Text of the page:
“The No Place Like Home proposal is an excellent start – it will predominantly provide the resources to build the infrastructure,” Supervisor Ridley-Thomas said. “Los Angeles County, however, also needs to find the ongoing revenue to support the services that homeless individuals will need, even after they obtain housing.”

Supervisor Ridley-Thomas met with several state lawmakers, and also urged the public to advocate for trailer bill language that would grant counties the authority impose a special tax on personal income above $1 million a year to address the County’s crisis of homelessness.

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Supervisor Ridley-Thomas in front of the California State Capitol in Sacramento

ET Comes Home to Exposition Park

Crowds celebrated as NASA’s only remaining flight-ready fuel tank journeyed about 15 miles on the streets of Los Angeles and Inglewood to arrive at the California Science Center in Exposition Park. Dubbed ET-94, the massive orange cylinder will eventually be exhibited with the space shuttle Endeavour and twin solid rocket boosters – the centerpiece of the Samuel Oschin Air and Space Center opening in 2019.

DFB_3919What a welcome home party for Shuttle Endeavour’s external fuel tank!” Supervisor Mark Ridley-Thomas said. “It was an amazing sight to behold as this massive component of the orbiter rolled into Exposition Park to the cheers of thousands who gathered for its arrival.”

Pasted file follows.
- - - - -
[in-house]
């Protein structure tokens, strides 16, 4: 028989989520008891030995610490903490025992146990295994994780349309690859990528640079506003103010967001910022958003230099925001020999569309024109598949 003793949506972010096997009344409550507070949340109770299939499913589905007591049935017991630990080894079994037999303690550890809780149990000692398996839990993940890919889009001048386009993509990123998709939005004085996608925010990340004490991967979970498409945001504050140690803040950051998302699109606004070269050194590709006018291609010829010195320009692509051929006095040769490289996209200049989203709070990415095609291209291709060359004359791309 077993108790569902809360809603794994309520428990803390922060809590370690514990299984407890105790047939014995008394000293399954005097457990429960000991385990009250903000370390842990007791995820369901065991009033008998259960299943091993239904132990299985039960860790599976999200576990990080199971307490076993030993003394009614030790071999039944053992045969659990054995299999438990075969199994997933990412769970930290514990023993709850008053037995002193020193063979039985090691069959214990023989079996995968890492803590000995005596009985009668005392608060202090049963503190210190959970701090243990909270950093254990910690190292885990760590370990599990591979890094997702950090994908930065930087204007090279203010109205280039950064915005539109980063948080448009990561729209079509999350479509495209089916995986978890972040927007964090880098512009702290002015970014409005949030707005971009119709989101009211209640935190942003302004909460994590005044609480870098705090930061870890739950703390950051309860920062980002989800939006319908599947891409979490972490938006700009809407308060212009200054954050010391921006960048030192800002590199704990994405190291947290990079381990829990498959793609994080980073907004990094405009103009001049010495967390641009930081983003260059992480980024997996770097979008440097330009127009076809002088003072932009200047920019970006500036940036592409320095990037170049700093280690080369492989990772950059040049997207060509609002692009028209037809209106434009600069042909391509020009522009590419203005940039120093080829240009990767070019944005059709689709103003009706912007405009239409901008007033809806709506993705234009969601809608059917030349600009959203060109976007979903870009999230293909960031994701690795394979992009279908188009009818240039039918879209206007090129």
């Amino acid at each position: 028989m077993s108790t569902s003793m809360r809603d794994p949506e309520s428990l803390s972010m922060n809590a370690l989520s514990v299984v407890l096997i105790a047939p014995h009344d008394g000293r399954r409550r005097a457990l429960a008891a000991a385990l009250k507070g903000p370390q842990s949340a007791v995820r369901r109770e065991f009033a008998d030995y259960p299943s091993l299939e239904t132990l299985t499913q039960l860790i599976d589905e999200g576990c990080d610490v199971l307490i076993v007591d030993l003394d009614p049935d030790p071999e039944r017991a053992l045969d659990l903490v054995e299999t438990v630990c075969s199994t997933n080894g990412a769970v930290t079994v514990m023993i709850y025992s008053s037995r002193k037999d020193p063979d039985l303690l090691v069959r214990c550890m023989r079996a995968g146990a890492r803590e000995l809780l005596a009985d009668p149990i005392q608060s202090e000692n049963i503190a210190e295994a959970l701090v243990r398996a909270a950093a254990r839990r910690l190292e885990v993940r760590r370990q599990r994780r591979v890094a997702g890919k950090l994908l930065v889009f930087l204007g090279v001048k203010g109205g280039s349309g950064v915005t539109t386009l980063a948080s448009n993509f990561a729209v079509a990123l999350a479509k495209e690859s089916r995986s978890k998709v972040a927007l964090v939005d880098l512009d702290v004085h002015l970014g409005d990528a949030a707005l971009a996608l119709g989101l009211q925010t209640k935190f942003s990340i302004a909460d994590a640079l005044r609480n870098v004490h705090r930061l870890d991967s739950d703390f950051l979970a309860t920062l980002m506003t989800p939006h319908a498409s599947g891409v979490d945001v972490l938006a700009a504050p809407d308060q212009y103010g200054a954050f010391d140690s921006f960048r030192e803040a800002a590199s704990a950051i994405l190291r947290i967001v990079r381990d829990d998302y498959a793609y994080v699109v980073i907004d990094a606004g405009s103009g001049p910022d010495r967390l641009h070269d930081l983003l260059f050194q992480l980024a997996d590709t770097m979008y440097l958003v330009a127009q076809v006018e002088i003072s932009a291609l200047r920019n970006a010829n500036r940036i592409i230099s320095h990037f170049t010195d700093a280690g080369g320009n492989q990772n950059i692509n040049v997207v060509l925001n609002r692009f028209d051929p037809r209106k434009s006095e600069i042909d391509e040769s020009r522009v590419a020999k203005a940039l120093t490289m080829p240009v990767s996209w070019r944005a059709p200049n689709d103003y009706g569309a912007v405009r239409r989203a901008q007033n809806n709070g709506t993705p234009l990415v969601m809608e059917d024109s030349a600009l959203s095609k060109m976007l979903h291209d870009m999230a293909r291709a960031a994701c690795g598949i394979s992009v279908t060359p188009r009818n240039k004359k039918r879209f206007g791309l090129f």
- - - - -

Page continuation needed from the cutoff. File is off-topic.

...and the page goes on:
“The California Science Center will be home to the only full-stack shuttle display in the world that will eventually be positioned upright as if it’s ready to launch,” he added. “It is my hope that this will inspire the next generation of scientists and encourage

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Supervisor Mark Ridley-Thomas and Mrs. Avis Ridley-Thomas

students to achieve in science, math and technology.”

From the New Orleans facility where it was built, ET-94 traveled by barge through the Panama Canal to Marina del Rey. It was then loaded onto a specially designed transportation device and driven to the museum. ET-94 is larger and longer than Endeavour, which made its own dramatic journey to the California Science Center four years ago, including piggybacking on airplane. Unlike Endeavor, however, ET-94 does not have wings, making it easier to maneuver on city streets.

ET-94 was designed to carry propellants that would thrust a shuttle into orbit before being jettisoned about 70 miles above the Earth’s atmosphere. ET-94 was built for flight but never used.